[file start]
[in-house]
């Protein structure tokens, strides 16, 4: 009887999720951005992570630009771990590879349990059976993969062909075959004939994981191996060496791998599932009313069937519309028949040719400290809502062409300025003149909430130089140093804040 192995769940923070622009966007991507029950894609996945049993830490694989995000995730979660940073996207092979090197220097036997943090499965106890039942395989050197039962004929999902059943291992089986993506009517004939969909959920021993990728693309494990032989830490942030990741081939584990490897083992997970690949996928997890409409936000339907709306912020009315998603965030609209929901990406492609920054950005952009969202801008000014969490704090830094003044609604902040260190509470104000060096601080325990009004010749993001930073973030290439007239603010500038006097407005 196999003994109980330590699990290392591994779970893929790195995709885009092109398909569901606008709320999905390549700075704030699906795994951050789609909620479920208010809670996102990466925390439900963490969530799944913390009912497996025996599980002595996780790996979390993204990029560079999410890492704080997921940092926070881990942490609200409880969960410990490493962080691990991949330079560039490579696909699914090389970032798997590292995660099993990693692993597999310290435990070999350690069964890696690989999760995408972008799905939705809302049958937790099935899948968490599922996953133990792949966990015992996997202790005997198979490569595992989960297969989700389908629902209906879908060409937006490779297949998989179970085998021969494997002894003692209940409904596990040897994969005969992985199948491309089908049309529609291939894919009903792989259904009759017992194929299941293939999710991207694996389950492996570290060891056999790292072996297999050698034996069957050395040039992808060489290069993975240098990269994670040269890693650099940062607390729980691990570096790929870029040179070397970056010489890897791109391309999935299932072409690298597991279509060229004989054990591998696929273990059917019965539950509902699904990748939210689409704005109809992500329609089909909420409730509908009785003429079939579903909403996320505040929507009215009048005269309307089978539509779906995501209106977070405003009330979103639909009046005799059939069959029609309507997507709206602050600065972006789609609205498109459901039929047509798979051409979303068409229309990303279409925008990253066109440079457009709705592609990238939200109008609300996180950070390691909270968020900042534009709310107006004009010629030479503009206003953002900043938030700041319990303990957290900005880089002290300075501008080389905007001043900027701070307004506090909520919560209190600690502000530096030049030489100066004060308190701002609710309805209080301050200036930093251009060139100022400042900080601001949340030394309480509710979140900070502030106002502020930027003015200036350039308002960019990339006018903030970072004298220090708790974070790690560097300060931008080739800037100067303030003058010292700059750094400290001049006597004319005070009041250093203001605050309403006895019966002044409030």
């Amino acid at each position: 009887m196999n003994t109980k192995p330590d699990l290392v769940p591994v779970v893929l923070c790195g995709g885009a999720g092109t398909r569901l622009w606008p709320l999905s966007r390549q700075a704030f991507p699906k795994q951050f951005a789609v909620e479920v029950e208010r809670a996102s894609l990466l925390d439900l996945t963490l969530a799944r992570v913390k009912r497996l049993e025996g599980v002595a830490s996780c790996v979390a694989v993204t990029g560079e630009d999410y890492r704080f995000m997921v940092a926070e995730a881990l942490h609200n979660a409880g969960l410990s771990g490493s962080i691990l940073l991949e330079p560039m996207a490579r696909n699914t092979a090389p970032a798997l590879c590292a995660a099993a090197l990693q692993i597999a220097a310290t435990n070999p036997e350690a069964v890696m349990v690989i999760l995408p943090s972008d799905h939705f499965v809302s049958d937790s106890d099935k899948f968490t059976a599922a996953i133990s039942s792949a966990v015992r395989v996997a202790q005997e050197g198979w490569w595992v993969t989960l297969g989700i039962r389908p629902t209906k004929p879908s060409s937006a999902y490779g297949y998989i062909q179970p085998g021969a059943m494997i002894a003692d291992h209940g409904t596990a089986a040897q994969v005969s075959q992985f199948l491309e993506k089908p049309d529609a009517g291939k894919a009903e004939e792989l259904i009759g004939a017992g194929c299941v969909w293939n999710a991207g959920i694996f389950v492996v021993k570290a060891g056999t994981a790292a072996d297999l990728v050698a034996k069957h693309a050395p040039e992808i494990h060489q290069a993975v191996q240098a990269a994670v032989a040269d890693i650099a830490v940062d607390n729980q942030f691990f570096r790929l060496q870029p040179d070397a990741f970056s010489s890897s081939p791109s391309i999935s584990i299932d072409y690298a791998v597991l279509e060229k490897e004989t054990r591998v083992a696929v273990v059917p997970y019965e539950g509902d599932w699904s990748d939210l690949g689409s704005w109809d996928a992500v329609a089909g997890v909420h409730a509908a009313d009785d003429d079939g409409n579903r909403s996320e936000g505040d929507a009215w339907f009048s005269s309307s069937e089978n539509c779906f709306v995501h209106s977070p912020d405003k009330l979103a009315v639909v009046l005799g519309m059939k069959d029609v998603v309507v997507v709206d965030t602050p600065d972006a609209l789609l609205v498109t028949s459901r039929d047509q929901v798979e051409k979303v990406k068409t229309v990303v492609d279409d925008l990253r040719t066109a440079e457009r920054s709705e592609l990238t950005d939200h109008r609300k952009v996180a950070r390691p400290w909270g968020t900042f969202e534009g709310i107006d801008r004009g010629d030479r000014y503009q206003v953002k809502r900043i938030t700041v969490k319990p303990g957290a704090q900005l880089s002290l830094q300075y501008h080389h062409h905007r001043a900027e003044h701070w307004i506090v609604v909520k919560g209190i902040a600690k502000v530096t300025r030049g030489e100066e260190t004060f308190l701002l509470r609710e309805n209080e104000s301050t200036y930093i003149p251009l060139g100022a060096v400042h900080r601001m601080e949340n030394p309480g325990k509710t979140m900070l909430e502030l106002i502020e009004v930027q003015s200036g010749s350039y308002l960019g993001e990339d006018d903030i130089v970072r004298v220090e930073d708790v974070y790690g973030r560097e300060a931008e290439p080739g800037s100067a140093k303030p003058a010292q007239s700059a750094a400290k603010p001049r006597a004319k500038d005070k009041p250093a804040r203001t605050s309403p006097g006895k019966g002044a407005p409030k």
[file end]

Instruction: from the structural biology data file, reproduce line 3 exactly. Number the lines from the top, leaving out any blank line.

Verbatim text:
């Amino acid at each position: 009887m196999n003994t109980k192995p330590d699990l290392v769940p591994v779970v893929l923070c790195g995709g885009a999720g092109t398909r569901l622009w606008p709320l999905s966007r390549q700075a704030f991507p699906k795994q951050f951005a789609v909620e479920v029950e208010r809670a996102s894609l990466l925390d439900l996945t963490l969530a799944r992570v913390k009912r497996l049993e025996g599980v002595a830490s996780c790996v979390a694989v993204t990029g560079e630009d999410y890492r704080f995000m997921v940092a926070e995730a881990l942490h609200n979660a409880g969960l410990s771990g490493s962080i691990l940073l991949e330079p560039m996207a490579r696909n699914t092979a090389p970032a798997l590879c590292a995660a099993a090197l990693q692993i597999a220097a310290t435990n070999p036997e350690a069964v890696m349990v690989i999760l995408p943090s972008d799905h939705f499965v809302s049958d937790s106890d099935k899948f968490t059976a599922a996953i133990s039942s792949a966990v015992r395989v996997a202790q005997e050197g198979w490569w595992v993969t989960l297969g989700i039962r389908p629902t209906k004929p879908s060409s937006a999902y490779g297949y998989i062909q179970p085998g021969a059943m494997i002894a003692d291992h209940g409904t596990a089986a040897q994969v005969s075959q992985f199948l491309e993506k089908p049309d529609a009517g291939k894919a009903e004939e792989l259904i009759g004939a017992g194929c299941v969909w293939n999710a991207g959920i694996f389950v492996v021993k570290a060891g056999t994981a790292a072996d297999l990728v050698a034996k069957h693309a050395p040039e992808i494990h060489q290069a993975v191996q240098a990269a994670v032989a040269d890693i650099a830490v940062d607390n729980q942030f691990f570096r790929l060496q870029p040179d070397a990741f970056s010489s890897s081939p791109s391309i999935s584990i299932d072409y690298a791998v597991l279509e060229k490897e004989t054990r591998v083992a696929v273990v059917p997970y019965e539950g509902d599932w699904s990748d939210l690949g689409s704005w109809d996928a992500v329609a089909g997890v909420h409730a509908a009313d009785d003429d079939g409409n579903r909403s996320e936000g505040d929507a009215w339907f009048s005269s309307s069937e089978n539509c779906f709306v995501h209106s977070p912020d405003k009330l979103a009315v639909v009046l005799g519309m059939k069959d029609v998603v309507v997507v709206d965030t602050p600065d972006a609209l789609l609205v498109t028949s459901r039929d047509q929901v798979e051409k979303v990406k068409t229309v990303v492609d279409d925008l990253r040719t066109a440079e457009r920054s709705e592609l990238t950005d939200h109008r609300k952009v996180a950070r390691p400290w909270g968020t900042f969202e534009g709310i107006d801008r004009g010629d030479r000014y503009q206003v953002k809502r900043i938030t700041v969490k319990p303990g957290a704090q900005l880089s002290l830094q300075y501008h080389h062409h905007r001043a900027e003044h701070w307004i506090v609604v909520k919560g209190i902040a600690k502000v530096t300025r030049g030489e100066e260190t004060f308190l701002l509470r609710e309805n209080e104000s301050t200036y930093i003149p251009l060139g100022a060096v400042h900080r601001m601080e949340n030394p309480g325990k509710t979140m900070l909430e502030l106002i502020e009004v930027q003015s200036g010749s350039y308002l960019g993001e990339d006018d903030i130089v970072r004298v220090e930073d708790v974070y790690g973030r560097e300060a931008e290439p080739g800037s100067a140093k303030p003058a010292q007239s700059a750094a400290k603010p001049r006597a004319k500038d005070k009041p250093a804040r203001t605050s309403p006097g006895k019966g002044a407005p409030k």